DETROIT (WXYZ) - The judge is trying to move things along in the Kilpatrick Corruption Case. Fifty-five people are now qualified to serve on the jury.
Day 7 of jury selection began with a juror who lived in Detroit until 2002, and felt like Kwame Kilpatrick was to blame for the lack of police protection in the city. When the former mayor’s lawyer pointed out that Kilpatrick had barely been in office when the laid-off machine operator moved out of the city, he agreed he had a misconception about Kilpatrick.
Former Detroit mayor Kwame Kilpatrick, his father Bernard Kilpatrick, his long-time friend Bobby Ferguson, and former Detroit Water Department Director Victor Mercado are all charged with racketeering, accused of running a criminal enterprise.
Another juror said she thought the former mayor could have gone on to be governor, a congressman, or a senator, but he “he blew it.” Assistant U. S. Attorneys seemed to question her extensively about whether she was sad that Kilpatrick didn’t go on to other things, she but she said, “I wasn’t disappointed, cause I didn’t know him. It’s not like I had a connection to him.”
“They want to know what her position is so they can determine whether or not she has any kind of bias as it relates to their case,” said Channel 7 Jury Selection Legal Analyst Anthony Chambers.
A lot of questions seemed to focus on the jurors’ perceptions of the media coverage of Kilpatrick and his co-defendants. One potential juror said about the press, “the don’t give any reasons for why [Kilpatrick] might not have done what he’s accused of.”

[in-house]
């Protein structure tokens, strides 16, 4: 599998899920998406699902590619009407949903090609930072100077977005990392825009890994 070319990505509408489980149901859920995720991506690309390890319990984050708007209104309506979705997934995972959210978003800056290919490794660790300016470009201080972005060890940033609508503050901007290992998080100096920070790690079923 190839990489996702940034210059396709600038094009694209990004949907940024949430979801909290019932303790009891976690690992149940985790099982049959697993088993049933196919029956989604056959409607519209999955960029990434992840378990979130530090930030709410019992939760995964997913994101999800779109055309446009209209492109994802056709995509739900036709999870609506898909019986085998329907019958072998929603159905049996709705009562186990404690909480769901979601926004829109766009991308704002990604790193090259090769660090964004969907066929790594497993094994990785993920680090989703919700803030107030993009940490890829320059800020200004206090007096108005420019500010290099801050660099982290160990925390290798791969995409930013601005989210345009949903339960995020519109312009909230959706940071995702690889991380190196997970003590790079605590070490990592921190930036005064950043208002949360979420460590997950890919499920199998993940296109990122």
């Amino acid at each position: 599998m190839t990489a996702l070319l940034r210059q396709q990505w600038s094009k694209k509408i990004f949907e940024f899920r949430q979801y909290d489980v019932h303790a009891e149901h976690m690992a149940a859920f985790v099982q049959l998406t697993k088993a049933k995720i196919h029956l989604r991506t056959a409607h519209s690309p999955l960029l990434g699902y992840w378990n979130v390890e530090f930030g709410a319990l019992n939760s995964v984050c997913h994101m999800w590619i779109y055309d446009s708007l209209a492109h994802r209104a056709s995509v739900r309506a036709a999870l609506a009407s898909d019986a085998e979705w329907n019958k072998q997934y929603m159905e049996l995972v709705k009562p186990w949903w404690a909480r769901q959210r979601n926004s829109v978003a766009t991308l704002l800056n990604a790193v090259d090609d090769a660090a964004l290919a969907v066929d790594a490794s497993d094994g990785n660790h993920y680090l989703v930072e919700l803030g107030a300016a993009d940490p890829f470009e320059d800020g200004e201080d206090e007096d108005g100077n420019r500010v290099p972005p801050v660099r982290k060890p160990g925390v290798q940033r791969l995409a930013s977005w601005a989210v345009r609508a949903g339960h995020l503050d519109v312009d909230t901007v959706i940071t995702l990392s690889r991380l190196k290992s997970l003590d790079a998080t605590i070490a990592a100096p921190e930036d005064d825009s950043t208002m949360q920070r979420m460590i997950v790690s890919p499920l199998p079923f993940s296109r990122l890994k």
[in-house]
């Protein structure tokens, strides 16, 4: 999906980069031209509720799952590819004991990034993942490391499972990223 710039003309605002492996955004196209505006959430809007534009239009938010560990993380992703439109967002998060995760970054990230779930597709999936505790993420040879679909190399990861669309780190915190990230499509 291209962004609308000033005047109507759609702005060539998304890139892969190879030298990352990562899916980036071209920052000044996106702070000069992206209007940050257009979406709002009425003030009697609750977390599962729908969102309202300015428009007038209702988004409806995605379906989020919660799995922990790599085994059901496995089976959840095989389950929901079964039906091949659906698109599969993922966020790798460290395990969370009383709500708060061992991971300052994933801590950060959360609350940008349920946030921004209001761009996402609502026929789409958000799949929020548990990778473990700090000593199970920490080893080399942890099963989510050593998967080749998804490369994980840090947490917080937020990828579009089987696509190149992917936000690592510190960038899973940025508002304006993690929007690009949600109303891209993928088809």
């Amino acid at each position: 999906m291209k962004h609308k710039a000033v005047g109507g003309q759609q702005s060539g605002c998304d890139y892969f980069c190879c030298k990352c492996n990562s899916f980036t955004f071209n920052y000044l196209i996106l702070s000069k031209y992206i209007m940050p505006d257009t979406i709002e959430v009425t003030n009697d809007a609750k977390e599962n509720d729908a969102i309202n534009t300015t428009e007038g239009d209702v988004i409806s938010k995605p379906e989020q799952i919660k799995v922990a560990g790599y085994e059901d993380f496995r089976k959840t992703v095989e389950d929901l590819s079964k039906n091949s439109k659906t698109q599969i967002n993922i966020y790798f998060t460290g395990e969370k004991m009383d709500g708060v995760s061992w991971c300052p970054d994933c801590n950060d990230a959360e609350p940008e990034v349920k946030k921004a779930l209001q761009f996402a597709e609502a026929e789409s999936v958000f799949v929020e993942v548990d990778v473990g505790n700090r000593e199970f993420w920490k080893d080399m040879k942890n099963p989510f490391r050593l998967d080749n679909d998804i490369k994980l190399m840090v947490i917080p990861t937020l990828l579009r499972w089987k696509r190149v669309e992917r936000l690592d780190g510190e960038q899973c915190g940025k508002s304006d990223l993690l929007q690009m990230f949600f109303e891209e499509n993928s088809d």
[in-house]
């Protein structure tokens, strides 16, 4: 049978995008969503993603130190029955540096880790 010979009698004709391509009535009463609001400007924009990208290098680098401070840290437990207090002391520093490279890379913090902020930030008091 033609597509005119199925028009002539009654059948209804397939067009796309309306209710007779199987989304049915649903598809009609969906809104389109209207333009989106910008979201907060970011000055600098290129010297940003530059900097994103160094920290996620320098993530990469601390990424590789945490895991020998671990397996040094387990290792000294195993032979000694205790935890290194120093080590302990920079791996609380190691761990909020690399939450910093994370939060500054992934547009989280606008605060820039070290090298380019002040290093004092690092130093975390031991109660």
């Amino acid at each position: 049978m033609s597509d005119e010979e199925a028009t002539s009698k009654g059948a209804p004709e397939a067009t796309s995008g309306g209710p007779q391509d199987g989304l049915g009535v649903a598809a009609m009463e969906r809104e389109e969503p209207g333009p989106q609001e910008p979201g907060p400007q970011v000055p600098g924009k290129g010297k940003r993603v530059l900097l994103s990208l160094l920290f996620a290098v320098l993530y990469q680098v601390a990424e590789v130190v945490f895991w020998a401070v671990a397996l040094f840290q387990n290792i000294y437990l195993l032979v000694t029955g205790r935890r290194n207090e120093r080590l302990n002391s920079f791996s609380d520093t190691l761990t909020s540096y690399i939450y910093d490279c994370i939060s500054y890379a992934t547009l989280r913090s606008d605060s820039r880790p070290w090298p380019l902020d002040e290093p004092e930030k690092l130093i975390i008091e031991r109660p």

Those reasons may be a long time in coming. Because the government presents it’s case first, the jury and the public may not hear the other side for months to come.
“You can only report on what you hear and what you read from the government. Obviously we’re like Jim Schwartz, we’re not going to send our playbook off to Jim Harbaugh two nights before the football game and say here’s what we’re going to do Sunday night,” said Bobby Ferguson defense lawyer Mike Rataj.
Meanwhile, jury questioning Friday did give us a glimpse into some defense strategies.
When Kilpatrick’s attorney Jim Thomas questioned one juror Friday morning, he said “We intend to challenge the government and the way they did their investigation… how it evolved, [and] the tools the powerful government [used].”
But the Assistant U. S. Attorney objected, and the judge stopped the line of questioning.
Legal experts say Mercado’s attorney John Minock is also revealing a bit of strategy by what he’s not doing during the jury questioning.
In the beginning, Minock mainly asked two questions of potential jurors, now he’s not asking any.
“He is clearly minimizing his client, and his client’s involvement. One of the questions that he was asking, is [now] being asked by the judge, and that was whether or not they know or have heard of his client’s name. That’s being asked anyway, so at this stage, he’s just sitting back, kind of sitting on his hands, hoping they forget who his client is,” said Chambers.
The judge wants opening statements to begin on Thursday.
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